3. Log everything
A formal collection management framework (CMF) is critical to the identification of available evidence because it reduces investigation time and highlights monitoring gaps. For modern incident response, sources should include Windows event logs, Active Directory authentication, Sysmon, PowerShell logging, firewall logging and VPN authentication data. Documentation on configuration change management is also important, as are DNS query and response logs, DHCP, NetFlow and Web proxy logs. And don’t forget distributed control system (DCS) or supervisory control and data acquisition (SCADA) environments, where communication protocols are often proprietary.
Focus should be placed on chokepoints and perimeter log collection, as well as east-west network traffic; and due attention should be paid to any third-party network connections, as they greatly broaden the definition of ‘perimeter’.
4. Consider budgeting for an incident-response retainer
All business stakeholders should be aware that not having an incident response service retainer has risk attached to it. While business cases against retainers may make sense at the time, their absence in a crisis can lead to escalating costs in terms of hourly rates for response services.
In the worst-case scenario, a lack of availability of response services may even occur, as security teams contact security firm after security firm to find one with qualified resources on standby. For those who still think it is worth taking the risk, it is advisable to look at the headlines and see the possible downsides. It is also worth noting that some security partners will allow unused retainer hours to be diverted to other services, such as proactive threat hunting or penetration testing.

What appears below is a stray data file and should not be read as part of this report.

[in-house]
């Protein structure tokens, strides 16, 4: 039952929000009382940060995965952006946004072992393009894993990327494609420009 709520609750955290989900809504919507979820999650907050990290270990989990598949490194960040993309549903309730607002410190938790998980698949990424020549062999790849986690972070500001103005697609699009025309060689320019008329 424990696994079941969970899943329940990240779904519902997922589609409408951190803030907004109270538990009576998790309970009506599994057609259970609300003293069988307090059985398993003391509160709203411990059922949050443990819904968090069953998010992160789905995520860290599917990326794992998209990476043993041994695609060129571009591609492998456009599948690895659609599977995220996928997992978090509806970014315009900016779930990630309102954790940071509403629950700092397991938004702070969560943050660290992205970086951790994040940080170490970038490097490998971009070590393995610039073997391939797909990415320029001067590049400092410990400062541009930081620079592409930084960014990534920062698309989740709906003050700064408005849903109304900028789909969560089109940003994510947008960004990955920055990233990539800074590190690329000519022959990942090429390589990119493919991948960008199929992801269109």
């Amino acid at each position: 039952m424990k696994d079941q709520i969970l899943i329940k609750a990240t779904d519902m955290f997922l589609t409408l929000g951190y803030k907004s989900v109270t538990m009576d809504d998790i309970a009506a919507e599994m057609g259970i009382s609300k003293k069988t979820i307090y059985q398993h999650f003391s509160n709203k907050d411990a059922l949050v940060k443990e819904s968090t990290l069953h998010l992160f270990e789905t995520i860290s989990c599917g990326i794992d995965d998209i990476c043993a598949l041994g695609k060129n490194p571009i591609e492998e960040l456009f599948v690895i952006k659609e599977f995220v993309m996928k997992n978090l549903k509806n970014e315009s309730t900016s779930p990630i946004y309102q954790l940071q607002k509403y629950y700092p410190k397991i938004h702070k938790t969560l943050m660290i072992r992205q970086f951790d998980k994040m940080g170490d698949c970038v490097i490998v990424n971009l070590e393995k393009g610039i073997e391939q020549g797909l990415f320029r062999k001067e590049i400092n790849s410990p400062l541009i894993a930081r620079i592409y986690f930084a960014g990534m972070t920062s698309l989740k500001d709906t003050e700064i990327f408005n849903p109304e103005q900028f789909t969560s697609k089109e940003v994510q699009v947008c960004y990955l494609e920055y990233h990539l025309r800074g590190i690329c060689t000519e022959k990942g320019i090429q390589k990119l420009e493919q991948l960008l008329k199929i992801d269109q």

5. Perform due diligence on incident response analysts
It should come as no surprise that not all security firms are created equal. The regional skills gap in cybersecurity means many newly qualified or underqualified people are serving in the field. Even IT security is under-resourced, but industrial environments can differ so wildly from data-centric IT that OT security specialists are even scarcer. And an ill-informed incident response team can often do more harm than good — inadvertently destroying evidence, scanning sensitive industrial devices without due care and failing to provide industry-standard reporting. The solution: vet every candidate thoroughly and establish that its employees have substantial familiarity with industrial safety measures and equipment.
The range of costs associated with a lack of attention to OT security in data centres could be devastating. Fortunately, we now know how to protect ourselves. OT-focused threat actors think they are in for an easy ride. Let’s show them how wrong they are.Click below to share this article